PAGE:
What Exactly Is Cremation?

We’re sure that you basically know what a cremation is right? A human body is burned while the bones and ash are placed in an urn and given to the family. There have been a lot of debates regarding the choice of cremation or burial; a handful of countries encourage cremation since a tradition burial typically takes up land that could have been used for other purposes. Meanwhile, a traditional burial is encouraged due to religious purposes and the fact that cremating a human body has negative effects in our environment.

How is the Cremation Done?


A body is cremated on something that appears to be a huge oven, the temperature ranges from 1400 to 1800 degrees Fahrenheit; temperatures this intense helps break down and reduce the human body to its most basic elements and dried bone. The process is done at a crematory where the cremation chamber is preheated to a certain degree, once the chamber is ready the body will be transferred through the mechanized door so as to avoid any loss in the heat that they built up.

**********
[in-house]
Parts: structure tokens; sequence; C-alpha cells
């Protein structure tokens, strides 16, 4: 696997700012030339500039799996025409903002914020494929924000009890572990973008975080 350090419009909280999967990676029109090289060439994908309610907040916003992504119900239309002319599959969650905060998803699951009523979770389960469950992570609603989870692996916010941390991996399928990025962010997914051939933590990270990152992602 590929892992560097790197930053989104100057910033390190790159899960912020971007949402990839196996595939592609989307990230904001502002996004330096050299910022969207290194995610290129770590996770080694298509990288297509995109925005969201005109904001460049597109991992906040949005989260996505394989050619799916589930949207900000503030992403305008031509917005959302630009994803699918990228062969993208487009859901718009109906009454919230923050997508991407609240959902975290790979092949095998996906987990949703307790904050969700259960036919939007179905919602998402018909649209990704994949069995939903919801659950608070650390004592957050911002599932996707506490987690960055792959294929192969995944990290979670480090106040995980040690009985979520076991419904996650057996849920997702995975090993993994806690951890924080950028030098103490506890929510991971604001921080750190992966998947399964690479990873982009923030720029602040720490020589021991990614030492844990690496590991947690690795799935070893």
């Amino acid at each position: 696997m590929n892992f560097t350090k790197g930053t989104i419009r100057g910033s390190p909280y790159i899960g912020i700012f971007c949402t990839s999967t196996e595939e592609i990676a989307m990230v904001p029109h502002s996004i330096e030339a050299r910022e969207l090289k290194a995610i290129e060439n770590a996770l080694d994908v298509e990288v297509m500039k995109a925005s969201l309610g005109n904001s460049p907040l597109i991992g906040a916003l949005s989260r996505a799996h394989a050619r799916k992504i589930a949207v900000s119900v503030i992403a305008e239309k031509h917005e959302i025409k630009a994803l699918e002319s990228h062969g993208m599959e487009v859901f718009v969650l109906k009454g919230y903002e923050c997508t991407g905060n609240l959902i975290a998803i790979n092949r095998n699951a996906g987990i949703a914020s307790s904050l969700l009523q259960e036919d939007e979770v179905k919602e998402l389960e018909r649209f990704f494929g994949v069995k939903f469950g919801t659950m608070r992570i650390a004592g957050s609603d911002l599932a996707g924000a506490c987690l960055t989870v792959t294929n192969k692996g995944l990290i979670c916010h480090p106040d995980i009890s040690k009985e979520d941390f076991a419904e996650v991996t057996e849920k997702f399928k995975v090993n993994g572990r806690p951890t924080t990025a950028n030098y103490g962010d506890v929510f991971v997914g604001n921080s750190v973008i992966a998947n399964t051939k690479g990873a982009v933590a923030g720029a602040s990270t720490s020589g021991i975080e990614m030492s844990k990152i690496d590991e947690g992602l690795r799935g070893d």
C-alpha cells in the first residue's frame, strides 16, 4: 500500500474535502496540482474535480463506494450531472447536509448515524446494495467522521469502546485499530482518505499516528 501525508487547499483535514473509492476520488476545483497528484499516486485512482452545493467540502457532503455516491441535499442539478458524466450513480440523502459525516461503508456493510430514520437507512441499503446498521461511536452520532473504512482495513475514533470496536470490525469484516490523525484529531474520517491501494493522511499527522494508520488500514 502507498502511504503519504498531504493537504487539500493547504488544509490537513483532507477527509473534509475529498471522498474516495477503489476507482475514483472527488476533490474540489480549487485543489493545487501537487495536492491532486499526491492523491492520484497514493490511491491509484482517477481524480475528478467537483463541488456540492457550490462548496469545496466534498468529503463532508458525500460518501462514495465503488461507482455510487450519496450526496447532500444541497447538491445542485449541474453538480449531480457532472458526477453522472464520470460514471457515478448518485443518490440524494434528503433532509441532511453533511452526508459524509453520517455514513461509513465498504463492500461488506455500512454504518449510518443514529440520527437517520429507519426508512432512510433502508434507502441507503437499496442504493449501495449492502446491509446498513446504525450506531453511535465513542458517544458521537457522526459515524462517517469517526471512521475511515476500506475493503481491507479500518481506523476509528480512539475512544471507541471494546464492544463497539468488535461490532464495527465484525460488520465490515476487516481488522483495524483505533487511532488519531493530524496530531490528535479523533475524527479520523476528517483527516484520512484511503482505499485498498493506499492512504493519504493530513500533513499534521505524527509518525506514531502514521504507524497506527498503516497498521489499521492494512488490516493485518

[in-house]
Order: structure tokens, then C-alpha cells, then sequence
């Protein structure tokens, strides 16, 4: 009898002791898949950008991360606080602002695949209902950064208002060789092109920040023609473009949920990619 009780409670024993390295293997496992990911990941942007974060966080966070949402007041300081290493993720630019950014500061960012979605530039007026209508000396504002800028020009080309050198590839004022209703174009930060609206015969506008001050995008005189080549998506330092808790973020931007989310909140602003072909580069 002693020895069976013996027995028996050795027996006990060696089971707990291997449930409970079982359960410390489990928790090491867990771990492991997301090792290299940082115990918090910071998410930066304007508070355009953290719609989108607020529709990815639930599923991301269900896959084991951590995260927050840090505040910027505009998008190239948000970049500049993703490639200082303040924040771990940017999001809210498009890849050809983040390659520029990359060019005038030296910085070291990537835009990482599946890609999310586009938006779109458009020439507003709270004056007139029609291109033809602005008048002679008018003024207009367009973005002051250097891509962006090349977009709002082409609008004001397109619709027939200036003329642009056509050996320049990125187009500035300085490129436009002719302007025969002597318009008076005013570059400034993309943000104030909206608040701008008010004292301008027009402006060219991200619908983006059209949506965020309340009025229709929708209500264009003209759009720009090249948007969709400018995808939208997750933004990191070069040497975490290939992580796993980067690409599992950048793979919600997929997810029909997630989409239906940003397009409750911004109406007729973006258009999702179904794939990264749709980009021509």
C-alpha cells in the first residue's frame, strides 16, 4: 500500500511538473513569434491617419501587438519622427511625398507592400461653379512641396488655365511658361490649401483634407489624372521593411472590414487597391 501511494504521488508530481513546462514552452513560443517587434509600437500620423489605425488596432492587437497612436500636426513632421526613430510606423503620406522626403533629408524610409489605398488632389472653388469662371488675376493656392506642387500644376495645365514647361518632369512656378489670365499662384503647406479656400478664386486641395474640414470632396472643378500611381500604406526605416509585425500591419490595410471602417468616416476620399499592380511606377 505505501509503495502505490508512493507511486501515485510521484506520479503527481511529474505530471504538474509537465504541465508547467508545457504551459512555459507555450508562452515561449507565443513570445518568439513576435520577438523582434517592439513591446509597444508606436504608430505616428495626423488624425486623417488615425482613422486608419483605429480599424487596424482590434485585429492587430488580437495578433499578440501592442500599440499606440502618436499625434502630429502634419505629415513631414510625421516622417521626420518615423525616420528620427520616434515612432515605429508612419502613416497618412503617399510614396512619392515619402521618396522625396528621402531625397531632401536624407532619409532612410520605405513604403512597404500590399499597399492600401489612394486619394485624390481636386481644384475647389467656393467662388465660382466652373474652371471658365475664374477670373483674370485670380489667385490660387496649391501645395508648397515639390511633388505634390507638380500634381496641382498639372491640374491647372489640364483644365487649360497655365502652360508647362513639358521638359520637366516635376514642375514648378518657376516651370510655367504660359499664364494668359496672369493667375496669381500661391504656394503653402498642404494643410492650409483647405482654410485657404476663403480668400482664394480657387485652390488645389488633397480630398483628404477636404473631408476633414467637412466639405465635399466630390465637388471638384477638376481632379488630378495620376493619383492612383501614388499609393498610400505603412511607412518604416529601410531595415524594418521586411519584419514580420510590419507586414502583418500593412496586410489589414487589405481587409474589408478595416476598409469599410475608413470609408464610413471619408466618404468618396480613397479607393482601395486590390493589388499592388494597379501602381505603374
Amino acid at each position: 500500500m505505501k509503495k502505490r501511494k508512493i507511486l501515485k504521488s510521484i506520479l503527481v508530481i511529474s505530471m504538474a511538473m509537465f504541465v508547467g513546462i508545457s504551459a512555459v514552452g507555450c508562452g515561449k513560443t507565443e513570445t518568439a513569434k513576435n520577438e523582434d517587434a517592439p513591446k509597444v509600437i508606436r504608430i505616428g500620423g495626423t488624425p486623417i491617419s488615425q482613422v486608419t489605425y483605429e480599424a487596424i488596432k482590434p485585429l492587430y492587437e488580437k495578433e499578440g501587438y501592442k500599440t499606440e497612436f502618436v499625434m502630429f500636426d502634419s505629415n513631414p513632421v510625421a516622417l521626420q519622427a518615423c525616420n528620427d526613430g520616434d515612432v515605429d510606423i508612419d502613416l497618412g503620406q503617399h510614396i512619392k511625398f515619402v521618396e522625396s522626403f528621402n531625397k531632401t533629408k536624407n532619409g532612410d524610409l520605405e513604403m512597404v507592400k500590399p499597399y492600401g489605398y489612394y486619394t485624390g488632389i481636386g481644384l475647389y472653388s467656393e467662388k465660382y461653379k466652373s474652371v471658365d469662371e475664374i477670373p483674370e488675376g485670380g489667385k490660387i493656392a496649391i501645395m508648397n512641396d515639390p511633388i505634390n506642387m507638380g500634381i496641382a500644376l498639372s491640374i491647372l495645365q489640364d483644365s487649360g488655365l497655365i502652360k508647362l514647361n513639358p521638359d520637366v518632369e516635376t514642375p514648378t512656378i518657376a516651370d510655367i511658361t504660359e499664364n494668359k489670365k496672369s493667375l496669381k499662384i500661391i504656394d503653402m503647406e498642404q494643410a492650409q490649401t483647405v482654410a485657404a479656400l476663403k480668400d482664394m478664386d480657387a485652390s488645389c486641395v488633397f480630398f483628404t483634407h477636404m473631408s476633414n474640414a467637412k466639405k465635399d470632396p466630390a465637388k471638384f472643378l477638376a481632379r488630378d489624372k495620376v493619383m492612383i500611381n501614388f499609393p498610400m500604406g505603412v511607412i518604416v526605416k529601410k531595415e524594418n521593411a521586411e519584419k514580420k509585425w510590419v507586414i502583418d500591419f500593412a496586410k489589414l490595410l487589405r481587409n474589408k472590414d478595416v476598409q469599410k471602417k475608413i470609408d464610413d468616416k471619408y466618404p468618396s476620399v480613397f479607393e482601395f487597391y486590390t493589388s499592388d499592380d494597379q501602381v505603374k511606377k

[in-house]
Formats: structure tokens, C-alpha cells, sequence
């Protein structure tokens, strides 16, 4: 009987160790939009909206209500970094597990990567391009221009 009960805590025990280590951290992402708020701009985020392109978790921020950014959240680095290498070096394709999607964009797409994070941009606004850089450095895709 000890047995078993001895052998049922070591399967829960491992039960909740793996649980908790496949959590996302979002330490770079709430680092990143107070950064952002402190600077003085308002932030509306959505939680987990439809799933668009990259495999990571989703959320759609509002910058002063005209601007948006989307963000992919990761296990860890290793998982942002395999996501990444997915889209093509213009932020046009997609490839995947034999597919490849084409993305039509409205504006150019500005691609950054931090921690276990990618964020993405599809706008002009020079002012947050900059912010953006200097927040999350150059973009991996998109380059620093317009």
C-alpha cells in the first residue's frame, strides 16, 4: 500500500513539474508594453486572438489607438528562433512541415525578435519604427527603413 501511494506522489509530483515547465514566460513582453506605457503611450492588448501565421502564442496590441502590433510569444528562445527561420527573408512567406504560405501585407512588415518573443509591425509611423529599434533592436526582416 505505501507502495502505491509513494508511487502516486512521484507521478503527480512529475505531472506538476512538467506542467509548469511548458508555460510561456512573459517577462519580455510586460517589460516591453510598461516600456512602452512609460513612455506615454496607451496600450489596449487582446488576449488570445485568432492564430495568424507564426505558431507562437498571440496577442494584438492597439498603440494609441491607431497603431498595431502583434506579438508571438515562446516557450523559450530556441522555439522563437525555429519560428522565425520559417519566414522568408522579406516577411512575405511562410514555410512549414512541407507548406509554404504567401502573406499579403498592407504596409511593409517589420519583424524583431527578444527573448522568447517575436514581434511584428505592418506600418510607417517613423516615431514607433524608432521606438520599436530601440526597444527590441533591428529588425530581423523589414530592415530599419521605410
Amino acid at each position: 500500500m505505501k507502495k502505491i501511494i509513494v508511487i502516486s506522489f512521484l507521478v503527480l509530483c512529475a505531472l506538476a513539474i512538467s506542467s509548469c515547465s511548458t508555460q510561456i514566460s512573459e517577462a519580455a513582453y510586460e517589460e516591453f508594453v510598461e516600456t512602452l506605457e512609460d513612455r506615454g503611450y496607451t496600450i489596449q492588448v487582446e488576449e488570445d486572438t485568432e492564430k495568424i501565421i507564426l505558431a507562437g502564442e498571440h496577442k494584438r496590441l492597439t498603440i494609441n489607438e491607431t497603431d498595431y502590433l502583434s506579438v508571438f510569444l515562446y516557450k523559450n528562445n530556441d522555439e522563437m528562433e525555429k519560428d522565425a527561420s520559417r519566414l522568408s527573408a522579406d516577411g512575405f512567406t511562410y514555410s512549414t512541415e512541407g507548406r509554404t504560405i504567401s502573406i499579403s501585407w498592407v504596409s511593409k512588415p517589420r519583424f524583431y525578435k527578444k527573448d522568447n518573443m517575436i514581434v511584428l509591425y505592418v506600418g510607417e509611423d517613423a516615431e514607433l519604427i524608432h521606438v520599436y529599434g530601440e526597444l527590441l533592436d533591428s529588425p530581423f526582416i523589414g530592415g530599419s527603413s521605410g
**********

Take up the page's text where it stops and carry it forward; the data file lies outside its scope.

As the incineration takes place, the human body is exposed to the flames produced by a furnace. While the heat dries all the moisture from the body, it also burns away skin and hairs. Not only that but it chars the muscles which causes contractions. All the soft tissues are then vaporized and the bones are calcified until they crumble away. Bodies are typically burned one at a time, there’s no smell due to the processed emissions; the smells would be vaporized alongside the gases.


There are crematories that use an afterburner to complete burn the body, while other crematories use a rod in order to crush and pulverize the remains that were left after the burning. The end result are just skeletal remains and tiny bone fragments which are collected in a tray and are given a moment to cool down. Keep in mind that the remains may contain some metal objects like the nails and hinges of the container or casket. Not to mention the dental gold, surgical screws, implants and prosthetics in the dead body. The said objects are segregated via a strong magnets or forceps after the manual inspection. All the metals obtained in the remains are disposed of as stated by the law. It’s highly recommended that all accessories and jewelry be removed from the body before cremation.

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